Ranchi Chronicles: A Year (Part 3)

October ushered in autumn, the long awaited Puja vacations and a trip back home after about two years! The crispness in the air dwindled, the sunshine mellowed down, the grass withered gradually while the mist thickened each passing day, heralding the gradual arrival of winter. And then He came, wrapped in His cloak of mist, striding in His stallion of frost and enveloped everything under a blanket of cold wherever His sceptre struck the earth. The Winter King had to be welcomed! Protesting His frozen countenance some of the trees shed their leaves copiously and the grass shrieked out the last remains of life dying upon the ochre earth. The grim Sal trees, however, remained unvaried and refused to let go of their green cloak.

It was cold and a bowl of hot Maggi seasoned with cheese kept us warm. The month of November was rushing past and the assignment dates that had been decided upon a long time back haunted us. Cursing our laziness we burned the midnight oil to complete the assignments. I remember with terror the many papers to download and read, the writing, the formatting, the printing job at the Photocopiers bursting with people, lab manuals to finish, the viva-voce to prepare for, the fiasco that it turned out to be and the exams! We wished for more time, a judicious time-table, less to study; none were granted and we miraculously survived!

Before the winter break, a pending decision to shift to a hostel dangerously close to the main building, a single room for each one of us, took prominence. It was an imminent displacement, I sensed. My roommate cajoled me to stay back while my classmates insisted we stay together in the same hostel. Quite a predicament! I cannot remember what won me over, but I shifted and an assortment of emotions surged. The sense of an ending always feels hollow; since attachment comes easily to me, the decision to shift to a single room simultaneously swallowed and charmed me. The fading yellow walls were replaced by a peeling whitewashed one; the off-whiteness of the tiled floor was replaced by a cold grey one and I had to spread a mat to prevent the cold that shot up through my veins every time my soles touched the floor; the sight of fluttering Sal and Peepul trees replaced that of little grey and pink piglets rolling aimlessly and screeching with excitement the moment their mother showed up, who would then knead over the grassy patch and fall upon the earth with a thud while the piglets would outrun each other to reach their mother! Puppies howled through the night, the cold was unbearable and mercury levels plummeted down to newer records. I froze under the blanket and no pair of socks, pullovers, layers of garments made any difference! Another blanket that a classmate had lent to me thankfully kept the numbness away!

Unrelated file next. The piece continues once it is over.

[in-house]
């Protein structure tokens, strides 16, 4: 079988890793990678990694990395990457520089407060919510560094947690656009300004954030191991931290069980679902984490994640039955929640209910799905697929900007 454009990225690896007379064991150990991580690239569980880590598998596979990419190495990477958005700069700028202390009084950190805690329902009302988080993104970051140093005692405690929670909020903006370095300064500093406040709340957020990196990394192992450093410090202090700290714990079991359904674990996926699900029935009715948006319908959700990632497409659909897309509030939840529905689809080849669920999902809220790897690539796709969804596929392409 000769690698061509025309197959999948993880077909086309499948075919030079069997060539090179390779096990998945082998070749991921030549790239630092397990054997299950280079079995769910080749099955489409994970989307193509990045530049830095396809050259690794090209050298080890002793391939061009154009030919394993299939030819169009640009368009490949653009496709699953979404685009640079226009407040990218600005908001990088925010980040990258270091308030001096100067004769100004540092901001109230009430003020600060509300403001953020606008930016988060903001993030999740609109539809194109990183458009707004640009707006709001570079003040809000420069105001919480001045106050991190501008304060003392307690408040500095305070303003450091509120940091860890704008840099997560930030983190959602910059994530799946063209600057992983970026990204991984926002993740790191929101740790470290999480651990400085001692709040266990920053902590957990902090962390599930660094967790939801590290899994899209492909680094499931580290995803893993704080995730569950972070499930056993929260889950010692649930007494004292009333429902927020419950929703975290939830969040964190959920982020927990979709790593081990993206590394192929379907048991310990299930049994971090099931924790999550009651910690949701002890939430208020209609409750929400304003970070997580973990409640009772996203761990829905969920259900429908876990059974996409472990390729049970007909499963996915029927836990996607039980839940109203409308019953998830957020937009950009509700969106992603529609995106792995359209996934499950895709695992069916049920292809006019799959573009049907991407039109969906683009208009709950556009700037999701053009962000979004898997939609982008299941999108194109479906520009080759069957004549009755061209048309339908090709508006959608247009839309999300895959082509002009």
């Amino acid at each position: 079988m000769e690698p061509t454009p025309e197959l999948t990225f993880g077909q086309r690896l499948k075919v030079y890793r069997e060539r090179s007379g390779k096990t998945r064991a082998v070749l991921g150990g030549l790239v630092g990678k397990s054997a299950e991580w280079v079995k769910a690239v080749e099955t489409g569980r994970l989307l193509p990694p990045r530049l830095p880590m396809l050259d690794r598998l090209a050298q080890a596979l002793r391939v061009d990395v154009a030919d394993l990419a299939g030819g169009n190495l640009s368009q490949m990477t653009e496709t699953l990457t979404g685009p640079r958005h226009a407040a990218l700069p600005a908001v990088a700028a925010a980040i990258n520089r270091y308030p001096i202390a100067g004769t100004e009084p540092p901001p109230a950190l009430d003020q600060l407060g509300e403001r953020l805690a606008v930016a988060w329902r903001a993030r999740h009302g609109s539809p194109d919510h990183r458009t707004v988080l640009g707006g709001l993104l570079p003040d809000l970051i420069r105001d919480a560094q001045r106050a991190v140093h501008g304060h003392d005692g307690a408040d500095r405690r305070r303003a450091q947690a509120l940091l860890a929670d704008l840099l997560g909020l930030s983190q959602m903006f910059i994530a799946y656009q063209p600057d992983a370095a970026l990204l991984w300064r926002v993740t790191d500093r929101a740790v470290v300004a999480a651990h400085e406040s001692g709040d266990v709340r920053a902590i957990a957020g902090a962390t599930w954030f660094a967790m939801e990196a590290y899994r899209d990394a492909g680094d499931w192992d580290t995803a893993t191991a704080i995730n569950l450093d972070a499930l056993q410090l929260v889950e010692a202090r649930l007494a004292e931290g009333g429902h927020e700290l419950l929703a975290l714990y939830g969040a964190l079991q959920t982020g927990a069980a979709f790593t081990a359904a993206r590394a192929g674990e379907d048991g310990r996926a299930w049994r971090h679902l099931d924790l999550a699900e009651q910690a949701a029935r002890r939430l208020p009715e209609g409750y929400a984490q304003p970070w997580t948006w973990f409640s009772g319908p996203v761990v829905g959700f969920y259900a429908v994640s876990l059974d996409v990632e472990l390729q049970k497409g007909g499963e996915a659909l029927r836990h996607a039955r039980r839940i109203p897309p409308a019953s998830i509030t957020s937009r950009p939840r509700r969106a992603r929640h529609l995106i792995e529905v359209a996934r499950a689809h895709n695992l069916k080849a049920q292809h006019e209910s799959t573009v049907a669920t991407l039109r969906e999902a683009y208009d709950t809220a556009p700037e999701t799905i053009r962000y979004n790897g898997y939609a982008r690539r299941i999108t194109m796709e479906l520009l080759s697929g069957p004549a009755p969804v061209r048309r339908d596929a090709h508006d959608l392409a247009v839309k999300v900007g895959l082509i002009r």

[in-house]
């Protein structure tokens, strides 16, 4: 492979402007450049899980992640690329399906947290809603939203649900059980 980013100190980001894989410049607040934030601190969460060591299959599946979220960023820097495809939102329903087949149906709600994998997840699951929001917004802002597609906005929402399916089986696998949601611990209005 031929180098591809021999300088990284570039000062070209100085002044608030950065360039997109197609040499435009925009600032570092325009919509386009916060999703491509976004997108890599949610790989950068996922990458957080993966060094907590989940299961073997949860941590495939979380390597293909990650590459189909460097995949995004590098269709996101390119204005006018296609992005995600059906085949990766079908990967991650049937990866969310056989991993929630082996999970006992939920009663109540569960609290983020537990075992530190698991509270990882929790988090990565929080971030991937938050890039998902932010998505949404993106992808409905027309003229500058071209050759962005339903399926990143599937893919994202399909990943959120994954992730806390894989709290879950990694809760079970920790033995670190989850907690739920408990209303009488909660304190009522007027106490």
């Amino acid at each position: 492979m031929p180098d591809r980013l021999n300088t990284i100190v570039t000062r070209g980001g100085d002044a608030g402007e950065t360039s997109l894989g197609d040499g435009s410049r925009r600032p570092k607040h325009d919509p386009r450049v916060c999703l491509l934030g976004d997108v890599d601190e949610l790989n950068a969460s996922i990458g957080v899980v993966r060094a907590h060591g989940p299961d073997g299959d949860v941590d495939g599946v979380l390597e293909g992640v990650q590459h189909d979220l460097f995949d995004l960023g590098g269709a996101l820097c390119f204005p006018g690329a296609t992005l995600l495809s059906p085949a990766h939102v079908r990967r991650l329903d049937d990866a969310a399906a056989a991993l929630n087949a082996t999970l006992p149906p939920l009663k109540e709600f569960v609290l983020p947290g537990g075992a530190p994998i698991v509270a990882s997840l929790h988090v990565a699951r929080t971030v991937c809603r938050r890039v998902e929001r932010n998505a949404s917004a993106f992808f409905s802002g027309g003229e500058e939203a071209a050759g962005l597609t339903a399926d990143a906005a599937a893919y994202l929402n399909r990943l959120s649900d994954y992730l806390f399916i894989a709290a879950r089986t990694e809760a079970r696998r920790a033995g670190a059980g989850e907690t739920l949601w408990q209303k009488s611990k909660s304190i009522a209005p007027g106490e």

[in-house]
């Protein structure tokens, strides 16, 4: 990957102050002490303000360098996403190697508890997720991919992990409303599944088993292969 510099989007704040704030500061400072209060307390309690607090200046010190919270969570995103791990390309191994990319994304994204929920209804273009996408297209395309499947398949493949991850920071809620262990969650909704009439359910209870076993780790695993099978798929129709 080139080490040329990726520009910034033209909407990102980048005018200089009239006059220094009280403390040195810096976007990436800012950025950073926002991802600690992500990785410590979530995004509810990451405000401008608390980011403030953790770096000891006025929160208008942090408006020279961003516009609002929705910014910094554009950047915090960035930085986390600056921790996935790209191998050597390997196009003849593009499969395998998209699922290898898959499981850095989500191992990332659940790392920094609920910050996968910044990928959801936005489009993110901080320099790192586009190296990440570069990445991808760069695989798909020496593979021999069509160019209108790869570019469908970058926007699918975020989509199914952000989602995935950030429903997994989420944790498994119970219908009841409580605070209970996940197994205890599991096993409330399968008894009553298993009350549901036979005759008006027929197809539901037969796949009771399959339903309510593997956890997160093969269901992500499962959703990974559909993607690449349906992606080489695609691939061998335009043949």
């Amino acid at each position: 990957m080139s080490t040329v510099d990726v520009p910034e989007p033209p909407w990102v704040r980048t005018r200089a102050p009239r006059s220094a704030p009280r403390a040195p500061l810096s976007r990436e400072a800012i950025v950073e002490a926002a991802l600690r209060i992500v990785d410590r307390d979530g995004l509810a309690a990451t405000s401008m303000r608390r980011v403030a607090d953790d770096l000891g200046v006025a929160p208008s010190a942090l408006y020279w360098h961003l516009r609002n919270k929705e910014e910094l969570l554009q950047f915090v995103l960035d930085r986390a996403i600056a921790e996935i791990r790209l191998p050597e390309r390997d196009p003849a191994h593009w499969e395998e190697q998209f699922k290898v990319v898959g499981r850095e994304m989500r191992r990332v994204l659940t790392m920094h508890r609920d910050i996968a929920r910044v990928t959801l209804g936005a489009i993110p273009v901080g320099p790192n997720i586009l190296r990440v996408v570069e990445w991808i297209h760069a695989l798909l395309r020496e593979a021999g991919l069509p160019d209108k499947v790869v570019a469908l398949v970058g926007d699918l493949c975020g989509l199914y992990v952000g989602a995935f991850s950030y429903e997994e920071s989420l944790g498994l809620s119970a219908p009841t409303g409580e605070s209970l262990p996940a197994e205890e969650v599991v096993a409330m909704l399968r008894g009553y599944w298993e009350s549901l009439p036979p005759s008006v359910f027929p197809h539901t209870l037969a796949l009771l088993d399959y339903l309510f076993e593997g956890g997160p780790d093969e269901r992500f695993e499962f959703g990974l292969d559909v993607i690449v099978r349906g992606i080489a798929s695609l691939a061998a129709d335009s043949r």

I remember complaining each morning, my voice echoing and trailing off through the mist, about the rule of signing on the register at the department in the early hours of the day. I remember falling sick early Spring and the undying help that each of my classmates extended, keeping me company, splashing colour into the ghostly whiteness of the dispensary walls, where I had to be admitted, and dispelling the pallor that had set upon my cheeks with their vivid conversations. I remember sickness shadowing us that semester for two of my classmates were tyrannized by its wicked spells over the course of time. I remember the long walk with some of my classmates to the riverside one wet afternoon. Unseasonal January showers had softened the earth and made the air particularly chilly. Grey clouds groaned above the wet earth and a howling wind cried through the forest. The river loomed beyond the forest and a mustard garden flanked its banks. The rain had eroded the muddy banks, baring its red flesh and robbing it of its shabby cloak of grass. As though saddened by its fate, the banks wept rust hued tears, which trickled down into the river and faded into her grey bosom. The yellow mustard flowers remained oblivious to the raging storm and caressed each other lovingly while their sweetly pungent fragrances stung us. Trying all possible means to keep the cold at bay I tightened the muffler into a think coil around my neck and pulled the sleeves of my pullover bundling it tight into a little knot in my palms. A classmate suggested a fire be lighted and then began the attempt to salvage dry twigs, splinters and anything that looked inflammable. An acrid bluish grey smoke appeared first, then a little yellow flame flickered and morphed into a brilliant orange, rising higher, and we huddled around the little fire, palms against the flame witnessing the whiteness of our cold palms turning into a soft pink as the twigs crackled from a shade of bright red to grey ash. I remember it all, the anecdotes, the walks, the conversations, the sense of togetherness, the simplicity of life, the joy of Maggi, the joy of little things, the joy of BIT Mesra.

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